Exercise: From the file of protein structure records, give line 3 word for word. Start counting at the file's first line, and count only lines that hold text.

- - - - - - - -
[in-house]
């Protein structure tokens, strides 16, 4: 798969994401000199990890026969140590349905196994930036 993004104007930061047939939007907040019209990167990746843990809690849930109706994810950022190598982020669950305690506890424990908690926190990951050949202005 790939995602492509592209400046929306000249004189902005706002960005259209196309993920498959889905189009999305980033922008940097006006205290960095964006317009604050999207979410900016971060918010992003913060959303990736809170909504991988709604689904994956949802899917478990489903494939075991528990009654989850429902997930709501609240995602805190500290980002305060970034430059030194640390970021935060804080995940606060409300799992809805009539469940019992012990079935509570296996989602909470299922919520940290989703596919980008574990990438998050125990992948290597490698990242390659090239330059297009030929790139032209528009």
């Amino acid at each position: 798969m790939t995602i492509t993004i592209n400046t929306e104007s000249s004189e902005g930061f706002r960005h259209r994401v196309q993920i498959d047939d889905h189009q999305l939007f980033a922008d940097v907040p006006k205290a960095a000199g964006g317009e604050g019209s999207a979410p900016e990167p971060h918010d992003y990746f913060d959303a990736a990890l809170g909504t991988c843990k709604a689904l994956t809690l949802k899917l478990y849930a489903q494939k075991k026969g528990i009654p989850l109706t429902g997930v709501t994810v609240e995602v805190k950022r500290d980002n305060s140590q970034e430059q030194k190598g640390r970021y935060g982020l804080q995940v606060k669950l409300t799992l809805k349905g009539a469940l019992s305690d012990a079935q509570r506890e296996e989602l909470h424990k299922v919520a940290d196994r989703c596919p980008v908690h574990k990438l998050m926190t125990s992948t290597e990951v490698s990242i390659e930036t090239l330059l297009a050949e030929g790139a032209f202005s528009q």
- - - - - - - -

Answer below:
């Amino acid at each position: 798969m790939t995602i492509t993004i592209n400046t929306e104007s000249s004189e902005g930061f706002r960005h259209r994401v196309q993920i498959d047939d889905h189009q999305l939007f980033a922008d940097v907040p006006k205290a960095a000199g964006g317009e604050g019209s999207a979410p900016e990167p971060h918010d992003y990746f913060d959303a990736a990890l809170g909504t991988c843990k709604a689904l994956t809690l949802k899917l478990y849930a489903q494939k075991k026969g528990i009654p989850l109706t429902g997930v709501t994810v609240e995602v805190k950022r500290d980002n305060s140590q970034e430059q030194k190598g640390r970021y935060g982020l804080q995940v606060k669950l409300t799992l809805k349905g009539a469940l019992s305690d012990a079935q509570r506890e296996e989602l909470h424990k299922v919520a940290d196994r989703c596919p980008v908690h574990k990438l998050m926190t125990s992948t290597e990951v490698s990242i390659e930036t090239l330059l297009a050949e030929g790139a032209f202005s528009q």